Noah Loomans

I’m a big open-source fan. Therefore, I open-source as much of my code as I can. Feel free to look around on my sourcehut, GitHub, and GitLab. Below you can view some of my favorite projects! They are listed in reverse-chronological order (newest first).


I have written many Codam projects. These are some of the biggest projects I worked on:

ft_select (2020-02-06)

The solo-project ft_select was about creating a TUI-option selection menu. It would allow you to select multiple options from a list using your keyboard from within a shell. It would then communicate the selected options to the parent process using stdout.

The catch of this project was that we weren’t allowed to use ncurses. That would make it to easy. Instead, we needed to use termcap directly. libtermcap is an ancient library before terminal emulators existed and before every terminal emulator used the vt100 control codes.

I have written ft_select so that it makes no assumptions about the capabilities of the terminal. In fact, it is fully functional even when it can’t find information about the terminal1 and it therefor isn’t allowed to send escape sequences. (Although it won’t look as nice.)

Source-code on sourcehut

minishell (2019-12-03)

minishell is a project where we needed to implement a small subset of a POSIX shell. Later Codam projects will elaborate on this where we need to create increasingly complex shells. I wrote this project together with Devanando Kroeke. It was a nice project where we learned quite a bit about shell internals.

We focused a lot on the code quality and commit quality of minishell. Especially with commits I tried my best to make small, self contained, and context-filling commits. Some examples would be commit ba57be4e and cff93e34.

Source-code on GitLab

ft_ls (2019-10-03)

This project required us to create our own implementation of ls in C. I wrote this project together with Devanando Kroeke. He is a great teammate who valued good workflows as much as I do. ft_ls was harder to test compared to ft_printf because of the sheer amount of system calls that are required. We decided to focus on making the untestable code as small and obviously correct as possible, usually just copying system call results to structs. Then giving these structs to the testable code to handle. This allowed us to write unit tests for almost all of the complex logic on ft_ls (there is more then you would expect!)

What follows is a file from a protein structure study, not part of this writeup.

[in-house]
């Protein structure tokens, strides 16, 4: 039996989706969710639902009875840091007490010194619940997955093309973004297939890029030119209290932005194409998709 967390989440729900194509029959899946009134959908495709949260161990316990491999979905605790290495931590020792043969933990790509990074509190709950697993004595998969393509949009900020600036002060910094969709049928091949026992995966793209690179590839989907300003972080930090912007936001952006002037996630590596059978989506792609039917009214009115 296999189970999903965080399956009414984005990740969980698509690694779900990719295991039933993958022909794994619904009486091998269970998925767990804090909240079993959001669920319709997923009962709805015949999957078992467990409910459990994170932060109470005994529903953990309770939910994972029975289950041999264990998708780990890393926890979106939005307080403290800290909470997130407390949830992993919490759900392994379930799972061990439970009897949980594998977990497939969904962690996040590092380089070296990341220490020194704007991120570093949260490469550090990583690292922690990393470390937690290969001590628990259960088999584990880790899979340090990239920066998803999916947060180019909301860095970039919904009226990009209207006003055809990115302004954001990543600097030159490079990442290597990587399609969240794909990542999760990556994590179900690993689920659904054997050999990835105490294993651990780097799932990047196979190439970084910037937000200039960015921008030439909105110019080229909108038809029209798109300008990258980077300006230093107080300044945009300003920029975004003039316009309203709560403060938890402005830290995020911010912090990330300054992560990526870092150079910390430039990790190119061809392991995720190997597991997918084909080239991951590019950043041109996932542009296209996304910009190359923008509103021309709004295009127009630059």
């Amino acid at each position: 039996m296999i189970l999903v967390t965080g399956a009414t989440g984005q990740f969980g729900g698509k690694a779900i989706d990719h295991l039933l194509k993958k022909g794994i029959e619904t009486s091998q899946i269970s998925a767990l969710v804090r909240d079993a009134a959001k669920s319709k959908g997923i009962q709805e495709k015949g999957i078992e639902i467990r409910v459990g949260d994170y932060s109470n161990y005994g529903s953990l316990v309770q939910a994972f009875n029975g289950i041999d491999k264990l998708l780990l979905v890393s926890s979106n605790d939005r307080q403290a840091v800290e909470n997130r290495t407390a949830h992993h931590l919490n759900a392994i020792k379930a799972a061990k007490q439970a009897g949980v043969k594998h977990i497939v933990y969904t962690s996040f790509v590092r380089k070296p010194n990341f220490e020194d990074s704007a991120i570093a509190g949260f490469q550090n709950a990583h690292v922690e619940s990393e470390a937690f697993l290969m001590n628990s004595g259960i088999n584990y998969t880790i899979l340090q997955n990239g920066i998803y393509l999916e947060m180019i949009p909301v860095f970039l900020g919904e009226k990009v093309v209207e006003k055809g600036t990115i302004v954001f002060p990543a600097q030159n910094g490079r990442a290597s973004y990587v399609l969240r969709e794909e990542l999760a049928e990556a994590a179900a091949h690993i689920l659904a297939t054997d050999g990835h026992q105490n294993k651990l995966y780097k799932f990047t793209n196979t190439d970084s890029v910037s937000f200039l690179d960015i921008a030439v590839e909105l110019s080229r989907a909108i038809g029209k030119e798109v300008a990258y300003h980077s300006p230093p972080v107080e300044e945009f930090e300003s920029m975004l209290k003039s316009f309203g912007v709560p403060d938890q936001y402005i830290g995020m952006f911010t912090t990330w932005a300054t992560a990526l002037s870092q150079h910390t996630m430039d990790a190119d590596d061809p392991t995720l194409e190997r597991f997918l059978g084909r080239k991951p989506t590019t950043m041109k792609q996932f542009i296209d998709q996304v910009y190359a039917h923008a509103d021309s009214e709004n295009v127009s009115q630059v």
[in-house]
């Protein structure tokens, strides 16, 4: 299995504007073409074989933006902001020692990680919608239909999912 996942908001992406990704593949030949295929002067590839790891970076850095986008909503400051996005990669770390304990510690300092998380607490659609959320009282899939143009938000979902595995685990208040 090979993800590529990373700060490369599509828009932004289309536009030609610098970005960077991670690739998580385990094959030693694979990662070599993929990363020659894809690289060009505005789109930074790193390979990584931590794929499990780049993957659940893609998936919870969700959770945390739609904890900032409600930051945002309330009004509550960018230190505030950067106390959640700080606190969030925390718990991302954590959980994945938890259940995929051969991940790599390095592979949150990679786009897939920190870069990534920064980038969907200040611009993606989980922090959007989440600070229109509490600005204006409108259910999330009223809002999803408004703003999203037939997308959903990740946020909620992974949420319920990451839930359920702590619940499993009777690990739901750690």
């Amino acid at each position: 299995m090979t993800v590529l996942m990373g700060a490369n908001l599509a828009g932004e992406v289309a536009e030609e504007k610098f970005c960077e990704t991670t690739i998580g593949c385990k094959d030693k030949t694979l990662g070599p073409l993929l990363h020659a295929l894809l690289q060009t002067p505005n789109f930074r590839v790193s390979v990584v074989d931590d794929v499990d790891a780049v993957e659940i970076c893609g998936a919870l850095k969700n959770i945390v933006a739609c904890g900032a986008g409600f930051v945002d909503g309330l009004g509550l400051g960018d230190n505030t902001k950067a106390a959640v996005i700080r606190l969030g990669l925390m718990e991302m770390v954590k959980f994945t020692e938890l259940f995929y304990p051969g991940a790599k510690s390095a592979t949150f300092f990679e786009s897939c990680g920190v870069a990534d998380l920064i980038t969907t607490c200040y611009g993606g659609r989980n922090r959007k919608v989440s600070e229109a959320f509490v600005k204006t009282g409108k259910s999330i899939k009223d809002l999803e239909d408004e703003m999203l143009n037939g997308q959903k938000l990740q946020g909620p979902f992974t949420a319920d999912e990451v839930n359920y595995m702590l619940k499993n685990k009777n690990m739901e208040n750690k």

We based our implementation on the POSIX ls standard. Quit a few details of which surprised us. Did you know that ls sym_link_to_dir lists the dir contents, while ls -l sym_link_to_dir lists the symlink itself?

Source-code on GitLab

ft_printf (2019-07-06)

The goal of this project was to reimplement the C printf function using only the write, malloc, and free system calls and the four stdarg(3) functions. All other library functions (e.g. strlen and memcpy) are reimplemented in my libft project.

I wrote ft_printf together with Emily Martins. She was a pleasure to work with and taught me quite a bit about vim. We focused on modularity, testability and standard compliance. The printf section of the C17 standard (7.21.6 “Formatted input/output functions”) is a surprisingly well written and easy to understand standard describing most of the edge cases one needs to know about when implementing printf.

I am using our ft_printf for all Codam projects now and I had to make very little changes to it since handing in the project.

Source-code on GitHub

PWS (2018-01-22)

For my school’s profielwerkstuk, Joppe Koers and I made a robot that you can pay using Ethereum (an alternative for Bitcoin).

View the video (2 minutes, dutch)

We also submitted our profielwerkstuk to the 3i Award. The 3i Award hands out a price to the best profielwerkstuk (in the Netherlands) with a computer science component. On the 18th of April, 2018, we got 1st place for best HAVO profielwerkstuk! It was an amazing experience that I will never forget.

You can view the full document at

Metis Rooster (2016-9-4 to present)

I created a schedule page for my school out of frustration. The old schedule page was incredibly difficult to use, especially on mobile! I started this project on the 4th of September, 2016. On the 8th of October, my school decided to use my improved schedule page instead of their old one.

This project receives a few updates a year now. I am still maintaining the server hosting this, but it has been fully automated and I only need to login to the server a couple of times a year. Security patches are automatically installed from canonicals security update repositories, and I have DigitalOcean backups in case something goes wrong (never needed to use them yet.) The NodeJS applications itself is shipped using Docker, allowing me to be confident that the same packages are installed on the server as on my local machine.

View the schedule page (dutch)

View the source code